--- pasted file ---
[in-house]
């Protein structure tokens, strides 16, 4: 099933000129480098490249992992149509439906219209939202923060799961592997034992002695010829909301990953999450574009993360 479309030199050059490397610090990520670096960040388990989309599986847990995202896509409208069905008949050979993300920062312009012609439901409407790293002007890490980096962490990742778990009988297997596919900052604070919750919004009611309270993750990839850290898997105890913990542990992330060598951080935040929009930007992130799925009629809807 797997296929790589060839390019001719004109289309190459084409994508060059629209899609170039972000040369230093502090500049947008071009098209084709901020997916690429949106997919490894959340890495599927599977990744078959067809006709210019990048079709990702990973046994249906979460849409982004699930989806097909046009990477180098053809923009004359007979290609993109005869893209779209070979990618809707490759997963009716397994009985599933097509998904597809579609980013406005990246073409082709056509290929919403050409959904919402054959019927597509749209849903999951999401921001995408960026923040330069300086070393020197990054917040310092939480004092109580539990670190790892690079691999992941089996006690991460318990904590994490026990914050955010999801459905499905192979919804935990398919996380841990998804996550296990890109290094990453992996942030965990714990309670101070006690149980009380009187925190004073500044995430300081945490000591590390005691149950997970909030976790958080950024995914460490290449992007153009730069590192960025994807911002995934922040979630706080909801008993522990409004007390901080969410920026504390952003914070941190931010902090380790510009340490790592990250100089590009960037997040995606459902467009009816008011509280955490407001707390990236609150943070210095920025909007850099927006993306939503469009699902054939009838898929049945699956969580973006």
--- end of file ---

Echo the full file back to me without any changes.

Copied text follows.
[in-house]
């Protein structure tokens, strides 16, 4: 099933000129480098490249992992149509439906219209939202923060799961592997034992002695010829909301990953999450574009993360 479309030199050059490397610090990520670096960040388990989309599986847990995202896509409208069905008949050979993300920062312009012609439901409407790293002007890490980096962490990742778990009988297997596919900052604070919750919004009611309270993750990839850290898997105890913990542990992330060598951080935040929009930007992130799925009629809807 797997296929790589060839390019001719004109289309190459084409994508060059629209899609170039972000040369230093502090500049947008071009098209084709901020997916690429949106997919490894959340890495599927599977990744078959067809006709210019990048079709990702990973046994249906979460849409982004699930989806097909046009990477180098053809923009004359007979290609993109005869893209779209070979990618809707490759997963009716397994009985599933097509998904597809579609980013406005990246073409082709056509290929919403050409959904919402054959019927597509749209849903999951999401921001995408960026923040330069300086070393020197990054917040310092939480004092109580539990670190790892690079691999992941089996006690991460318990904590994490026990914050955010999801459905499905192979919804935990398919996380841990998804996550296990890109290094990453992996942030965990714990309670101070006690149980009380009187925190004073500044995430300081945490000591590390005691149950997970909030976790958080950024995914460490290449992007153009730069590192960025994807911002995934922040979630706080909801008993522990409004007390901080969410920026504390952003914070941190931010902090380790510009340490790592990250100089590009960037997040995606459902467009009816008011509280955490407001707390990236609150943070210095920025909007850099927006993306939503469009699902054939009838898929049945699956969580973006």